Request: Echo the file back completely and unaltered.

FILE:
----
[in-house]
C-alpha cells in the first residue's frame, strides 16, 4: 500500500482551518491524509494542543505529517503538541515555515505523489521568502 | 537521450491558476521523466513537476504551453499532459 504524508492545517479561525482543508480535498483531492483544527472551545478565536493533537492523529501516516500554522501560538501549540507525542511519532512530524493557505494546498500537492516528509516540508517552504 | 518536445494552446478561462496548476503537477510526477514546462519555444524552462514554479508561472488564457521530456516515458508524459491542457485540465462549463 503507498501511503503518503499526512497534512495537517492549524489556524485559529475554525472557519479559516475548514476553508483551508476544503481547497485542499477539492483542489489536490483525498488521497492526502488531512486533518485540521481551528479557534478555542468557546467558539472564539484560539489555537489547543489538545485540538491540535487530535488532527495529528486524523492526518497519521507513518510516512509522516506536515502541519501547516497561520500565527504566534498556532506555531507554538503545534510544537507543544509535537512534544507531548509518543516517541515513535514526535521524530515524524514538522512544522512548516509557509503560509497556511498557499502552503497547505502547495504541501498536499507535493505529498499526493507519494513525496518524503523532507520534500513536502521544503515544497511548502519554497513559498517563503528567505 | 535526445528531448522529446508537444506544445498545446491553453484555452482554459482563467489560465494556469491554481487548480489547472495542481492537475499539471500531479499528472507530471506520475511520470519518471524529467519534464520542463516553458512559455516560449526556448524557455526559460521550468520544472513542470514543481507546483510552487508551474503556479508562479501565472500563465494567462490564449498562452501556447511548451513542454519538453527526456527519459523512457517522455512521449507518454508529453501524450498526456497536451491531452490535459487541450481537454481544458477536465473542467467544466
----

[in-house]
C-alpha cells in the first residue's frame, strides 16, 4: 500500500482551518491524509494542543505529517503538541515555515505523489521568502 | 537521450491558476521523466513537476504551453499532459 504524508492545517479561525482543508480535498483531492483544527472551545478565536493533537492523529501516516500554522501560538501549540507525542511519532512530524493557505494546498500537492516528509516540508517552504 | 518536445494552446478561462496548476503537477510526477514546462519555444524552462514554479508561472488564457521530456516515458508524459491542457485540465462549463 503507498501511503503518503499526512497534512495537517492549524489556524485559529475554525472557519479559516475548514476553508483551508476544503481547497485542499477539492483542489489536490483525498488521497492526502488531512486533518485540521481551528479557534478555542468557546467558539472564539484560539489555537489547543489538545485540538491540535487530535488532527495529528486524523492526518497519521507513518510516512509522516506536515502541519501547516497561520500565527504566534498556532506555531507554538503545534510544537507543544509535537512534544507531548509518543516517541515513535514526535521524530515524524514538522512544522512548516509557509503560509497556511498557499502552503497547505502547495504541501498536499507535493505529498499526493507519494513525496518524503523532507520534500513536502521544503515544497511548502519554497513559498517563503528567505 | 535526445528531448522529446508537444506544445498545446491553453484555452482554459482563467489560465494556469491554481487548480489547472495542481492537475499539471500531479499528472507530471506520475511520470519518471524529467519534464520542463516553458512559455516560449526556448524557455526559460521550468520544472513542470514543481507546483510552487508551474503556479508562479501565472500563465494567462490564449498562452501556447511548451513542454519538453527526456527519459523512457517522455512521449507518454508529453501524450498526456497536451491531452490535459487541450481537454481544458477536465473542467467544466